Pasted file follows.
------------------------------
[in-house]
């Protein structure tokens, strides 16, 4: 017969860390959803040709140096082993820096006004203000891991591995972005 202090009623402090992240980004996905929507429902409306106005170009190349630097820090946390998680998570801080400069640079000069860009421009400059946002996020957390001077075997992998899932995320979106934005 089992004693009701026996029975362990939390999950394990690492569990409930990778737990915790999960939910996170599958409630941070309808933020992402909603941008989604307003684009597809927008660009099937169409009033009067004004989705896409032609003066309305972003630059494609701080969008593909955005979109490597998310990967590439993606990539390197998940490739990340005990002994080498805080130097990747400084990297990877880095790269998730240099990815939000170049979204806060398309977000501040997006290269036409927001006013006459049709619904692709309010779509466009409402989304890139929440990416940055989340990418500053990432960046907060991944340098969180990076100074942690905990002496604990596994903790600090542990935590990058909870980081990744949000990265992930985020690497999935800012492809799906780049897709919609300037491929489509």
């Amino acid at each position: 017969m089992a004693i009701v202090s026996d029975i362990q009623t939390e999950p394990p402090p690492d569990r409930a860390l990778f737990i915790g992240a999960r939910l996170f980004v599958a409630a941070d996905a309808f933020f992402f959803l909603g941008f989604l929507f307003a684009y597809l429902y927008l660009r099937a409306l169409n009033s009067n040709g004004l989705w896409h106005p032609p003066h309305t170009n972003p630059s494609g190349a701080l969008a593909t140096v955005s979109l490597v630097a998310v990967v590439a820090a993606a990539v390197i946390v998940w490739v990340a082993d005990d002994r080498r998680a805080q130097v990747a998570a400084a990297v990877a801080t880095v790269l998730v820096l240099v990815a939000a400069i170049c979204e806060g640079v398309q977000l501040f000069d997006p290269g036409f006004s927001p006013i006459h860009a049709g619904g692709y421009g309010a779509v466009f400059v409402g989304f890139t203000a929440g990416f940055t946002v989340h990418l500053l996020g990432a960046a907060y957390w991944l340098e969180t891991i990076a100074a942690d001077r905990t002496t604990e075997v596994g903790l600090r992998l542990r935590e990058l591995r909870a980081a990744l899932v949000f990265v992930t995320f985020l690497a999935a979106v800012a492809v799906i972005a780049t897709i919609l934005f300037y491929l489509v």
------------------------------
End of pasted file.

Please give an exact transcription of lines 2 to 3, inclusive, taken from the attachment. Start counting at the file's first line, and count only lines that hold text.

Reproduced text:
């Protein structure tokens, strides 16, 4: 017969860390959803040709140096082993820096006004203000891991591995972005 202090009623402090992240980004996905929507429902409306106005170009190349630097820090946390998680998570801080400069640079000069860009421009400059946002996020957390001077075997992998899932995320979106934005 089992004693009701026996029975362990939390999950394990690492569990409930990778737990915790999960939910996170599958409630941070309808933020992402909603941008989604307003684009597809927008660009099937169409009033009067004004989705896409032609003066309305972003630059494609701080969008593909955005979109490597998310990967590439993606990539390197998940490739990340005990002994080498805080130097990747400084990297990877880095790269998730240099990815939000170049979204806060398309977000501040997006290269036409927001006013006459049709619904692709309010779509466009409402989304890139929440990416940055989340990418500053990432960046907060991944340098969180990076100074942690905990002496604990596994903790600090542990935590990058909870980081990744949000990265992930985020690497999935800012492809799906780049897709919609300037491929489509």
């Amino acid at each position: 017969m089992a004693i009701v202090s026996d029975i362990q009623t939390e999950p394990p402090p690492d569990r409930a860390l990778f737990i915790g992240a999960r939910l996170f980004v599958a409630a941070d996905a309808f933020f992402f959803l909603g941008f989604l929507f307003a684009y597809l429902y927008l660009r099937a409306l169409n009033s009067n040709g004004l989705w896409h106005p032609p003066h309305t170009n972003p630059s494609g190349a701080l969008a593909t140096v955005s979109l490597v630097a998310v990967v590439a820090a993606a990539v390197i946390v998940w490739v990340a082993d005990d002994r080498r998680a805080q130097v990747a998570a400084a990297v990877a801080t880095v790269l998730v820096l240099v990815a939000a400069i170049c979204e806060g640079v398309q977000l501040f000069d997006p290269g036409f006004s927001p006013i006459h860009a049709g619904g692709y421009g309010a779509v466009f400059v409402g989304f890139t203000a929440g990416f940055t946002v989340h990418l500053l996020g990432a960046a907060y957390w991944l340098e969180t891991i990076a100074a942690d001077r905990t002496t604990e075997v596994g903790l600090r992998l542990r935590e990058l591995r909870a980081a990744l899932v949000f990265v992930t995320f985020l690497a999935a979106v800012a492809v799906i972005a780049t897709i919609l934005f300037y491929l489509v």